Make us your home page

Get the quickest, smartest news, analysis and photos from the Bucs game emailed to you shortly after the final whistle.

(View our Privacy Policy)

Tom Jones: Changes that have spoiled traditions in sports

Wimbledon — the coolest tennis tournament in the world, the one with the richest tradition — jumped the shark Monday. In the name of progress, innovation and fan friendliness, it closed the retractable roof on Centre Court to keep rain from interrupting its precious tournament. Fans cheered and players praised, but a tradition was lost, just like when lights were installed at Wrigley Field. The thing that was supposed to make it better actually made it a little worse. Here are some sports traditions lost in the name of advancement.

Braves on TBS

Atlanta's "SuperStation'' was one of the first cable stations. The best thing was, anywhere in the country, you could watch Dale Murphy, right, and the Braves. They were horrible, the old "Launching Pad'' was practically empty and announcer Skip Caray talked more about what movie was on after the game. You didn't always watch, but it was comforting to know they were on. These days, TBS shows a national Game of the Week, and fans can watch any game they want. But there was something special about watching the Cubs on WGN during the day and the Braves on TBS at night.

New Yankee Stadium

These days it's all about private suites and swanky clubs and plush clubhouses. But not only does the new stadium lack the charm and tradition of the old digs, it's a joke with homers flying out at a record pace. It's like a new easy chair that might look nice and have a place for your drink and remote. The old chair had stains and rips and a missing handle, but it sure was comfortable.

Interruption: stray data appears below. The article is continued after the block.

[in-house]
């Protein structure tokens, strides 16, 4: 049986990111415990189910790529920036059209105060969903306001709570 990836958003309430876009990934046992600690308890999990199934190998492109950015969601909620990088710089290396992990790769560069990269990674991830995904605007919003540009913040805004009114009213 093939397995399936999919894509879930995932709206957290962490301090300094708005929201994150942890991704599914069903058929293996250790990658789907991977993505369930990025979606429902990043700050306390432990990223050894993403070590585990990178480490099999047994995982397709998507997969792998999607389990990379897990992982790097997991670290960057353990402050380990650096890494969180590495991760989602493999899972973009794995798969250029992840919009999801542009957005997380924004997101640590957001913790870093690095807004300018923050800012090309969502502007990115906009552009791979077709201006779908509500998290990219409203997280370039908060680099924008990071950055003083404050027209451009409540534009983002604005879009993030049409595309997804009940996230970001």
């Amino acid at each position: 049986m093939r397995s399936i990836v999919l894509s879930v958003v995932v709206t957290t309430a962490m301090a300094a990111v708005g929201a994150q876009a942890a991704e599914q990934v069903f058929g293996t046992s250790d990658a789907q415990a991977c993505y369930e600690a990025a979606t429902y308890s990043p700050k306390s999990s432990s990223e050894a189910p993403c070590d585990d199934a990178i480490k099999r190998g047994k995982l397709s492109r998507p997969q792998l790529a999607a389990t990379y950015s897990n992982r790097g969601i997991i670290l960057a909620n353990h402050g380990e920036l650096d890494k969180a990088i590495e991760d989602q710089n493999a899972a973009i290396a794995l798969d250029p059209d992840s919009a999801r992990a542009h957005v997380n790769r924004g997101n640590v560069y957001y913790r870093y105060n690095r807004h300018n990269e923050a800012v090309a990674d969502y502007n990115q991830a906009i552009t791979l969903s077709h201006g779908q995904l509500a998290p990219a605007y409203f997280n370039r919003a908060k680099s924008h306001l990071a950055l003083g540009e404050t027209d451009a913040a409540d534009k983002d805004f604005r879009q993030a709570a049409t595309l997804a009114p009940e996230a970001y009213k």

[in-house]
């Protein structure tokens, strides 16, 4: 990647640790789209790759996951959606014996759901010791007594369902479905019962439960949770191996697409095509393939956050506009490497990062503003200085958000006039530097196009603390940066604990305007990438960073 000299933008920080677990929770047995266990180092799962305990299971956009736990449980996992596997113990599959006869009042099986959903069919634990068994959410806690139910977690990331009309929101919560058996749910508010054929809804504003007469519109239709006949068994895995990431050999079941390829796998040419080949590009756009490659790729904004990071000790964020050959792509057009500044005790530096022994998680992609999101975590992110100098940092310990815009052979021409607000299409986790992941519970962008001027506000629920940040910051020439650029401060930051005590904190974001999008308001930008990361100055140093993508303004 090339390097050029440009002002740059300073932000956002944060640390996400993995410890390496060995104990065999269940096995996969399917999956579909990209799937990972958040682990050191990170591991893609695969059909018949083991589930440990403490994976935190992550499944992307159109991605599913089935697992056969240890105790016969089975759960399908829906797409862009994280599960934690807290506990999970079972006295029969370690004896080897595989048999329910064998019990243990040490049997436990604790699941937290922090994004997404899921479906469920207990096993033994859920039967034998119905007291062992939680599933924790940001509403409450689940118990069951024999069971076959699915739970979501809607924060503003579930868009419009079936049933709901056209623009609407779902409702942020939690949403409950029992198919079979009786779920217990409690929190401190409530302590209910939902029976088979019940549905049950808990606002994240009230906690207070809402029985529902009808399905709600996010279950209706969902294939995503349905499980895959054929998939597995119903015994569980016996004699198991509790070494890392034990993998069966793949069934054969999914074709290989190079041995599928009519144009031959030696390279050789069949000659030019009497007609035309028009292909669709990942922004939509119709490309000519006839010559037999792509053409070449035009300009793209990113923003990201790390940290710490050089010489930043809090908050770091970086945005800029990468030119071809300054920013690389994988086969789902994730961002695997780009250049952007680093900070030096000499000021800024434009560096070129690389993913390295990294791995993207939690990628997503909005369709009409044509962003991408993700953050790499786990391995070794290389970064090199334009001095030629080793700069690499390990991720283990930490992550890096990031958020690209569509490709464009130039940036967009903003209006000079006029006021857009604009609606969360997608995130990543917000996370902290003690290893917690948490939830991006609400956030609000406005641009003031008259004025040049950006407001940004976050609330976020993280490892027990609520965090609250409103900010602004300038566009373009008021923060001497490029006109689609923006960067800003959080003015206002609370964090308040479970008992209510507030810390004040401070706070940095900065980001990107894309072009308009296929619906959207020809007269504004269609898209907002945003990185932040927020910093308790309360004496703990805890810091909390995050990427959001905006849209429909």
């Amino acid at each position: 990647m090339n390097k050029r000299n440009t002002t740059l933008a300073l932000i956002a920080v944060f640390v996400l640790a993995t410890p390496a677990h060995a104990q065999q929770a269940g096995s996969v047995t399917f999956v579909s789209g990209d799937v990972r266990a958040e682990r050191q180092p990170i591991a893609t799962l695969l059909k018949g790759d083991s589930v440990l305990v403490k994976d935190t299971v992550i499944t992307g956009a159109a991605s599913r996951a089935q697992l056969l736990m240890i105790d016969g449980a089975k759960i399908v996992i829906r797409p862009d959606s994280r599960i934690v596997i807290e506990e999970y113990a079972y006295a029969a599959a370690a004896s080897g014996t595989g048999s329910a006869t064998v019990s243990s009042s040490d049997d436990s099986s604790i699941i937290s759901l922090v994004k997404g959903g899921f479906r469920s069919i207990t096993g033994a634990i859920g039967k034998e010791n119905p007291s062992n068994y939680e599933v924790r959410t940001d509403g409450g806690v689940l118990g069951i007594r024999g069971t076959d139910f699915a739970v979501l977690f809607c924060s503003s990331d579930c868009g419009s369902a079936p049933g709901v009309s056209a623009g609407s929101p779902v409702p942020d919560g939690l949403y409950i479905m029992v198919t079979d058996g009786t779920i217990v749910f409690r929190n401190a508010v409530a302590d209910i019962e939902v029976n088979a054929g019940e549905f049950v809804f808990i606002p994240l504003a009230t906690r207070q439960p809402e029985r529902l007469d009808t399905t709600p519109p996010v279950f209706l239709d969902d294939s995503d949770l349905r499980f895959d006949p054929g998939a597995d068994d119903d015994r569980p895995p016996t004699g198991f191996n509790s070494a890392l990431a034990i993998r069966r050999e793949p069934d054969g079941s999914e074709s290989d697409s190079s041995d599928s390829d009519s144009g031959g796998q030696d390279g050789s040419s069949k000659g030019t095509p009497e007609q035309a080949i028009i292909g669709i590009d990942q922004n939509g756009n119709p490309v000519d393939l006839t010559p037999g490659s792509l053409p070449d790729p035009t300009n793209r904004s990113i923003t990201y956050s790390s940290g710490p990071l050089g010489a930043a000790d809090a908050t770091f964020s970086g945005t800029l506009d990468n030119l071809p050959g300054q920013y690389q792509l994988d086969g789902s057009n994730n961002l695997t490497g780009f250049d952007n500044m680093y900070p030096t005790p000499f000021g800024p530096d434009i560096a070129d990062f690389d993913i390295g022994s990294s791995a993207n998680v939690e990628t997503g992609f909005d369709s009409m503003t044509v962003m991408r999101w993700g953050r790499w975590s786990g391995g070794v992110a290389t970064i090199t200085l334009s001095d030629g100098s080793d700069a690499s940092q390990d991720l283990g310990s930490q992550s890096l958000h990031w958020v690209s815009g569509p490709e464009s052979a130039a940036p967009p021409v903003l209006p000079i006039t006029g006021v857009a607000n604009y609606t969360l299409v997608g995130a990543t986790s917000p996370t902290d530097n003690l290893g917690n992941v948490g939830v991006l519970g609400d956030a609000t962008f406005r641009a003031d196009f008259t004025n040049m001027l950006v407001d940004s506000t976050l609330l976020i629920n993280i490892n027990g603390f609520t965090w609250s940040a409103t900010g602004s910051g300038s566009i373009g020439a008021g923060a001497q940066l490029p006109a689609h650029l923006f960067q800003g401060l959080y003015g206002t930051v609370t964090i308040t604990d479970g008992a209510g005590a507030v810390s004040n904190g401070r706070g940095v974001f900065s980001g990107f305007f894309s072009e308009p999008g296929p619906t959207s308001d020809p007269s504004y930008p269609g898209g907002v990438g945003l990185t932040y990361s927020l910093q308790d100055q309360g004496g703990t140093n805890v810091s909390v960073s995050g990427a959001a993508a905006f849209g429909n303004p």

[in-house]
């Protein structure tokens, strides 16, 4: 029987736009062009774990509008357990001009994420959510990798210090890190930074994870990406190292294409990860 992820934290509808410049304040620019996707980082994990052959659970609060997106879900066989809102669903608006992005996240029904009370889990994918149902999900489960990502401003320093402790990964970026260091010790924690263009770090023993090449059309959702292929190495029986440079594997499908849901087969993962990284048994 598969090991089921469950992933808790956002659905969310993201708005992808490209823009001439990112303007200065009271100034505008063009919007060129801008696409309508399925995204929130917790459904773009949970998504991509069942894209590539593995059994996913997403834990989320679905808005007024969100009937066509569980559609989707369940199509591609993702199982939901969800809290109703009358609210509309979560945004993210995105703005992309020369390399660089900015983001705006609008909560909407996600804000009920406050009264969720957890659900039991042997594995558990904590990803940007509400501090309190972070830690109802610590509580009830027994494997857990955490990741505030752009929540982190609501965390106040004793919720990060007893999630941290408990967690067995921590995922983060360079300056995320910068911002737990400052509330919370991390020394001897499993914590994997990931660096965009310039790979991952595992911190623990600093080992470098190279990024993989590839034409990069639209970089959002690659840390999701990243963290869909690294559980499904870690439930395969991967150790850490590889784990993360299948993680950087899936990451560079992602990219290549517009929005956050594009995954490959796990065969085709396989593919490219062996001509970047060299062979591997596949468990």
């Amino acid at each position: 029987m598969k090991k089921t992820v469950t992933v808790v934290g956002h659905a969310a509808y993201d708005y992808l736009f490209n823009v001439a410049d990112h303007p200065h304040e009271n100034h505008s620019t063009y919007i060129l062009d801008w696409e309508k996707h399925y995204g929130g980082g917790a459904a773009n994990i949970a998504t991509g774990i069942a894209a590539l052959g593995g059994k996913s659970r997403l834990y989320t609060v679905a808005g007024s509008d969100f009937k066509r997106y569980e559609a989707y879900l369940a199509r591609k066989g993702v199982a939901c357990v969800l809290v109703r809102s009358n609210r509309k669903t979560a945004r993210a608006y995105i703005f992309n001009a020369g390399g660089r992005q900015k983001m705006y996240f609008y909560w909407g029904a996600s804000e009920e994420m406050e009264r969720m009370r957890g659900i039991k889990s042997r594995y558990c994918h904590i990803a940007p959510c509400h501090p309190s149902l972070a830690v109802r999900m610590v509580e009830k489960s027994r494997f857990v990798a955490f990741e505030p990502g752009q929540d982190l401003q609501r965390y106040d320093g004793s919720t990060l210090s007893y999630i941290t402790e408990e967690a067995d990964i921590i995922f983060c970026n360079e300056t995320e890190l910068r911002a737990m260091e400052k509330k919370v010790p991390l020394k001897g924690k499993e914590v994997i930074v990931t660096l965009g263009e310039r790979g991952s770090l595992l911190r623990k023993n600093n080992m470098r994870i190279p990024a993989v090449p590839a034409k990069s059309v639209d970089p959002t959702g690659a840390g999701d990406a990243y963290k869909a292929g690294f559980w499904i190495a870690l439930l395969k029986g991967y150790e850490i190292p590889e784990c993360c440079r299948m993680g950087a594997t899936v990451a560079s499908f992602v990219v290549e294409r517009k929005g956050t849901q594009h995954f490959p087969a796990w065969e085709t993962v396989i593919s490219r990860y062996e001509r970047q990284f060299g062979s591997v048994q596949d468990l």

New Year's Day bowl games

You're supposed to have the Cotton Bowl in the mid afternoon, the Rose Bowl in the late afternoon and the Sugar and Orange at night. And by the end, we're supposed to have a national champion. Now these classic bowls are spread out. Did you know that last year there was a bowl game on Jan. 6? And it was the GMAC Bowl, for crying out loud.

Organ music at hockey games

Go to a hockey game and prepare to have your senses blasted. Loud music, screaming promotion announcers, overly caffeinated "spirit'' team kids firing T-shirts out of air guns. Teams still have an organ, but we're subjected to AC/DC and Guns N' Roses before every faceoff. Maybe just once a season, teams could have "organ night.'' No announcers. No T-shirts. No rock music. Just a guy playing an organ during the breaks.

Scheduled doubleheaders

The holiday baseball doubleheaders — Memorial Day, July Fourth, Labor Day — were great. Twi-night double­headers were the best. Now, the only time there's a doubleheader is to make up a rainout. And it's always a day-night doubleheader so teams can squeeze out full gates from every game they play. Once again, another example of greed taking one of the great traditions from sports.

World Series day games